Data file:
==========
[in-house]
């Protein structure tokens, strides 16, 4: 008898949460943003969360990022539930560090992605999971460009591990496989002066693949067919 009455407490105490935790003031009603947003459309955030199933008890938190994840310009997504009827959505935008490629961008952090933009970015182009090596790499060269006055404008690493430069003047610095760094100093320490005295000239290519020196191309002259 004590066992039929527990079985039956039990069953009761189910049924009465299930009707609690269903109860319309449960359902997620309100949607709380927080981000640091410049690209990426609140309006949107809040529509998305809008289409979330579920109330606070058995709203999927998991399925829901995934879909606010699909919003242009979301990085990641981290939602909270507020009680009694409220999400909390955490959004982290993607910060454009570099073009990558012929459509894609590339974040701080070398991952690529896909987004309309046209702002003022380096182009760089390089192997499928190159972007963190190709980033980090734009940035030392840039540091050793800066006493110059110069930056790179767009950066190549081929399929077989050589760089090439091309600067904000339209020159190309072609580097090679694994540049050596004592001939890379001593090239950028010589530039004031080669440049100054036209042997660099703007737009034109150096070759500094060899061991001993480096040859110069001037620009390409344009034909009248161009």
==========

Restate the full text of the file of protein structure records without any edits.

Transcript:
[in-house]
């Protein structure tokens, strides 16, 4: 008898949460943003969360990022539930560090992605999971460009591990496989002066693949067919 009455407490105490935790003031009603947003459309955030199933008890938190994840310009997504009827959505935008490629961008952090933009970015182009090596790499060269006055404008690493430069003047610095760094100093320490005295000239290519020196191309002259 004590066992039929527990079985039956039990069953009761189910049924009465299930009707609690269903109860319309449960359902997620309100949607709380927080981000640091410049690209990426609140309006949107809040529509998305809008289409979330579920109330606070058995709203999927998991399925829901995934879909606010699909919003242009979301990085990641981290939602909270507020009680009694409220999400909390955490959004982290993607910060454009570099073009990558012929459509894609590339974040701080070398991952690529896909987004309309046209702002003022380096182009760089390089192997499928190159972007963190190709980033980090734009940035030392840039540091050793800066006493110059110069930056790179767009950066190549081929399929077989050589760089090439091309600067904000339209020159190309072609580097090679694994540049050596004592001939890379001593090239950028010589530039004031080669440049100054036209042997660099703007737009034109150096070759500094060899061991001993480096040859110069001037620009390409344009034909009248161009």